Recent calls for greater civility on the political stage—and rebuttals arguing that such demands serve to silence the powerless—invite us to consider whether and how civility should play a role in our classrooms. Most faculty are invested in creating learning environments in which students can engage in rigorous yet respectful debate, but they can struggle to know how to police the boundaries of “respect.” In our October conversation, we’ll share our own approaches to defining acceptable classroom conduct and discuss ideas for improving the classroom climate for all our students.
Learning Smarter: What The Science Of Learning Teaches Us
Thursday, November 29, 12:00-1:00
As Silvia Bunge reminded us in her 2015 Excellence in Teaching Day keynote, the study habits our students bring from high school—as well as the teaching habits many of us have inherited—are not always effective in helping students meet the learning demands of higher education. Luckily, recent findings from cognitive psychology and other learning sciences suggest that even small adjustments in our pedagogy can lead to learning gains for students. For example, spacing out practice so that students can better test their recall of what they’ve learned, incorporating “desirable difficulties” into the learning process, and helping students self-assess their own mastery have all been shown to improve learning outcomes. In our final conversation of the semester, we’ll briefly review some of these findings and then discuss possible strategies for implementing them in our classrooms.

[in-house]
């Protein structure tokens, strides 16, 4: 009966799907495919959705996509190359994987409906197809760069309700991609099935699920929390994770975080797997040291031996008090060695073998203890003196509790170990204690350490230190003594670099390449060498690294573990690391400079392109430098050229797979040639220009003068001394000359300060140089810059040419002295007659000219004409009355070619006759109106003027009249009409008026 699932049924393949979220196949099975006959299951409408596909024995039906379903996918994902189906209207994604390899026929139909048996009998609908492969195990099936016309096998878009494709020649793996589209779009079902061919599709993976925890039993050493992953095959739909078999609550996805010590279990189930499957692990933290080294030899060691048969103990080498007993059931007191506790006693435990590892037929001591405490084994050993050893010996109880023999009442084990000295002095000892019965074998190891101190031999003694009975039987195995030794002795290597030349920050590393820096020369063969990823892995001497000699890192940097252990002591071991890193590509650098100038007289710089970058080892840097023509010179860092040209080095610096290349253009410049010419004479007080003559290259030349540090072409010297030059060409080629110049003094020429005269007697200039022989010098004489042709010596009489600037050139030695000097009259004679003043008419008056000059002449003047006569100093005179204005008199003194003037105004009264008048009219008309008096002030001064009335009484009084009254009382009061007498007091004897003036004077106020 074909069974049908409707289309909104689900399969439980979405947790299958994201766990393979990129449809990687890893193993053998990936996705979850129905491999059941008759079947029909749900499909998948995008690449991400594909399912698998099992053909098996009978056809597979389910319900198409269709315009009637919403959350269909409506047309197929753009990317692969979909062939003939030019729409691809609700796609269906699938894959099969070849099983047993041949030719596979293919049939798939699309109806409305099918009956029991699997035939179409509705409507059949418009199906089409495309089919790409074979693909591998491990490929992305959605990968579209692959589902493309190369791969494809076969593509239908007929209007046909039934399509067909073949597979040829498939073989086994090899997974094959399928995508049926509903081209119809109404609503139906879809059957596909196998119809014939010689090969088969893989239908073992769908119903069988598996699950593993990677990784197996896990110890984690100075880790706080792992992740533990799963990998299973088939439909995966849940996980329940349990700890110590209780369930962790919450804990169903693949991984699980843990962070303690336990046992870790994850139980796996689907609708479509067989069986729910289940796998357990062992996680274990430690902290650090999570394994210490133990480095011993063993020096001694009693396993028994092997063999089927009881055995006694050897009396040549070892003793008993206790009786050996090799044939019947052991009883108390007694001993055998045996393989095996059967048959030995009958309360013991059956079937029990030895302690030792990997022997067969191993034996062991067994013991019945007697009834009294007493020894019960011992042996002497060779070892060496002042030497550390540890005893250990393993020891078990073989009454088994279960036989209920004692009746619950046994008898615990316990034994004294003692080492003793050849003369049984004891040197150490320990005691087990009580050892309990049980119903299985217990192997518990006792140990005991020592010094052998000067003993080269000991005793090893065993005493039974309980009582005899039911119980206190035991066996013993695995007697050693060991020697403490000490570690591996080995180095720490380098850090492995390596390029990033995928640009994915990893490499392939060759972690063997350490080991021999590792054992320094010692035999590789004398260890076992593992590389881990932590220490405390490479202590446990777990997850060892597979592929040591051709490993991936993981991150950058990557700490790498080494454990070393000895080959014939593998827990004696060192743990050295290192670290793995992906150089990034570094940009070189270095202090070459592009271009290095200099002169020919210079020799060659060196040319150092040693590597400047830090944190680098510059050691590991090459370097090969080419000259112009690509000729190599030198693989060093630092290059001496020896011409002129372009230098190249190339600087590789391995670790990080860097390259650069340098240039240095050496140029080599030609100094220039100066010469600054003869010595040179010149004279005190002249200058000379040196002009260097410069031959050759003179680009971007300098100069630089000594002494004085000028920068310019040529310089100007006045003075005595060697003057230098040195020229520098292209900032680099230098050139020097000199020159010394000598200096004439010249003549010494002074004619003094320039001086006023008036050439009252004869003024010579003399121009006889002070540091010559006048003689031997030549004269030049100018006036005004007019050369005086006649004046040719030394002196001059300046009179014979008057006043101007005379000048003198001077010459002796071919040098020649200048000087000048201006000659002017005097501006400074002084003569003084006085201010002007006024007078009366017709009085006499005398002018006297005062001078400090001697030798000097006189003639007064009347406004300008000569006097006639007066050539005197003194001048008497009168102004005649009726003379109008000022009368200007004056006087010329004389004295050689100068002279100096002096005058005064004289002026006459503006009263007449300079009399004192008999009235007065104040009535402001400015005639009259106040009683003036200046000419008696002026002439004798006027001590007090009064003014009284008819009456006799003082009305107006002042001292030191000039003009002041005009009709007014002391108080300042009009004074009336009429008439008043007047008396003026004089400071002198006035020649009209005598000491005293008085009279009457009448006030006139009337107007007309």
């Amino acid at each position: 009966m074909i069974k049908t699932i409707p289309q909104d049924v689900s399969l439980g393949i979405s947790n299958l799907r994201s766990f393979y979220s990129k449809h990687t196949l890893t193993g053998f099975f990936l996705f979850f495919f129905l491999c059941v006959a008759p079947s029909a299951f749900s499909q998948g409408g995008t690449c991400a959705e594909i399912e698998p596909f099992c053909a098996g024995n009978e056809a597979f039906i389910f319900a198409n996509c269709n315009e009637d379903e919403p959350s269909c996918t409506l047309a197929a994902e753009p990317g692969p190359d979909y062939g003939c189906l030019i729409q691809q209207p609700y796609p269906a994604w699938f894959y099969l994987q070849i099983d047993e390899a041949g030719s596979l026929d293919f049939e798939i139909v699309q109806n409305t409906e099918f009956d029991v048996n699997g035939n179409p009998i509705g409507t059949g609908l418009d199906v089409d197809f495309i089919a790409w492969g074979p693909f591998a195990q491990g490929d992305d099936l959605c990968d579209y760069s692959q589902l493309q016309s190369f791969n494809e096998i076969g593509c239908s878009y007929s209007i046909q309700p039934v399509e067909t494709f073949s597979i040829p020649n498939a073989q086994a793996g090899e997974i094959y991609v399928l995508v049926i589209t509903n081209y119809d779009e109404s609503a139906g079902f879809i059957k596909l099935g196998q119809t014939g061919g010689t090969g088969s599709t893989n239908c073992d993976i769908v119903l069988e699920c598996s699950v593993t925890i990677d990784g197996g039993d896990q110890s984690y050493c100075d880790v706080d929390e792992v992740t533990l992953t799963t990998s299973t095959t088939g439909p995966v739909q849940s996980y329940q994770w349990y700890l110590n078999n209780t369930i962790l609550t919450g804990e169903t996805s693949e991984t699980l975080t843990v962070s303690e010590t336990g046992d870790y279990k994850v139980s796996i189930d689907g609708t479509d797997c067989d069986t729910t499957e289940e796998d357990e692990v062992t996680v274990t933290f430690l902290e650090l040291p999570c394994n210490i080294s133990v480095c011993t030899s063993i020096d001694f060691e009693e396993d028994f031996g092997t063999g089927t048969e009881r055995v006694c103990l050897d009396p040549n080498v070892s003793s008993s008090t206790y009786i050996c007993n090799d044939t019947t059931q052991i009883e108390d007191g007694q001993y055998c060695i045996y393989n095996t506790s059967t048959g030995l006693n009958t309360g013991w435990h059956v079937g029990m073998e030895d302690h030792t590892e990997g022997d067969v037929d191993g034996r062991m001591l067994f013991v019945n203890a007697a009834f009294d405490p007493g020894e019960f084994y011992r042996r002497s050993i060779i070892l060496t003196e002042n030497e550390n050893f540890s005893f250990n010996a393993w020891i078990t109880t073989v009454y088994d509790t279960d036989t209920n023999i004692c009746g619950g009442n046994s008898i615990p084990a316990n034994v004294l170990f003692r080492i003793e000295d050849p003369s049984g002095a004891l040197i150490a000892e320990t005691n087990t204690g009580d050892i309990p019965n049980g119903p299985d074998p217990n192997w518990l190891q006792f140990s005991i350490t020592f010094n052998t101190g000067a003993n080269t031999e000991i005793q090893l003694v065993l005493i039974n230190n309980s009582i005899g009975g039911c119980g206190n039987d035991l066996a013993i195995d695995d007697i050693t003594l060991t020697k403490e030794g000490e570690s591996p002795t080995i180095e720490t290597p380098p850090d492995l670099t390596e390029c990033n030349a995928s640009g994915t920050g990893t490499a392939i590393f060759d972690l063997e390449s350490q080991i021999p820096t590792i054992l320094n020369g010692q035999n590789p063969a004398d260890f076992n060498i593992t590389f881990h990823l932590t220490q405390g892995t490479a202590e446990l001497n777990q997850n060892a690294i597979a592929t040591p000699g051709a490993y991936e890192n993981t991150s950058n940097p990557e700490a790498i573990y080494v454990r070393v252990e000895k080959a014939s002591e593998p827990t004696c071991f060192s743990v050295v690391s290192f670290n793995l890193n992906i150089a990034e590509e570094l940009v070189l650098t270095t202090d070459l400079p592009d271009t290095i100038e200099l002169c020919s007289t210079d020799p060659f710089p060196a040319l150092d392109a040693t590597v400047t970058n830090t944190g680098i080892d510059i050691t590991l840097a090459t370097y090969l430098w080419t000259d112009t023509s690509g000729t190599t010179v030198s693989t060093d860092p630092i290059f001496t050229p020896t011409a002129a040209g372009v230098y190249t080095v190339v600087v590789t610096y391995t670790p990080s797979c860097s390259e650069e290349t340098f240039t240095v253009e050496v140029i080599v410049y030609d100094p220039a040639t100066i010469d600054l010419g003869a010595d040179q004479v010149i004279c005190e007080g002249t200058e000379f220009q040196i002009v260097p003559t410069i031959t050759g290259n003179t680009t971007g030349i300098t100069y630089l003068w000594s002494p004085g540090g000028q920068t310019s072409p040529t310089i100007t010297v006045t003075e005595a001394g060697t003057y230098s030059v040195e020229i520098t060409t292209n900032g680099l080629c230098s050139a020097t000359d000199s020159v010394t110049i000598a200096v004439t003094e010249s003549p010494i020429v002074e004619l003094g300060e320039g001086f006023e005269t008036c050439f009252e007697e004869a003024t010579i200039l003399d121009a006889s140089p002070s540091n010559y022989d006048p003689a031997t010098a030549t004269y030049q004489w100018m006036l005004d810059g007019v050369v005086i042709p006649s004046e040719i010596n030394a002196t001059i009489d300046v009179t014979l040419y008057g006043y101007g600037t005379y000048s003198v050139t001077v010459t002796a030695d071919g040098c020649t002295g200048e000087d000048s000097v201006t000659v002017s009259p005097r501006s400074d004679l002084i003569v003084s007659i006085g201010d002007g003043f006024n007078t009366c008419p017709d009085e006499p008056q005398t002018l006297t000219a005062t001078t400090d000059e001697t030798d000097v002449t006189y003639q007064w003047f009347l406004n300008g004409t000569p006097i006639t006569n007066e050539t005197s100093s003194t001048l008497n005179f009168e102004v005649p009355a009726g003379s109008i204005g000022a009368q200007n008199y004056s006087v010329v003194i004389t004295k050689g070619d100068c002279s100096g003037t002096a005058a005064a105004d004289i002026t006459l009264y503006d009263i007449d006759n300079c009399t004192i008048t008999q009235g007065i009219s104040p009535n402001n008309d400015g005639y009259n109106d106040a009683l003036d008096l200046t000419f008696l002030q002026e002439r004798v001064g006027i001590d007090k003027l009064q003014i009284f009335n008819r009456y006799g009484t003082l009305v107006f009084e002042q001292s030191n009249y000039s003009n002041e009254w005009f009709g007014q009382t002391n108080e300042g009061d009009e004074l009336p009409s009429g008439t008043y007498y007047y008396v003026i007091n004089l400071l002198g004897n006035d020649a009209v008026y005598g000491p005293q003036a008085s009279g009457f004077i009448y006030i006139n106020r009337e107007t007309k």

Making Sense Of Course Evaluations
Wednesday, January 31, 12:00-1:00
Course evaluations are meant to be tools to help faculty identify areas for improvement in their teaching. But making sense of what can often feel like contradictory feedback from our students can be a challenge. In this conversation, we’ll discuss strategies for analyzing the sometimes unclear feedback we get from students and for prioritizing how we choose to respond to it.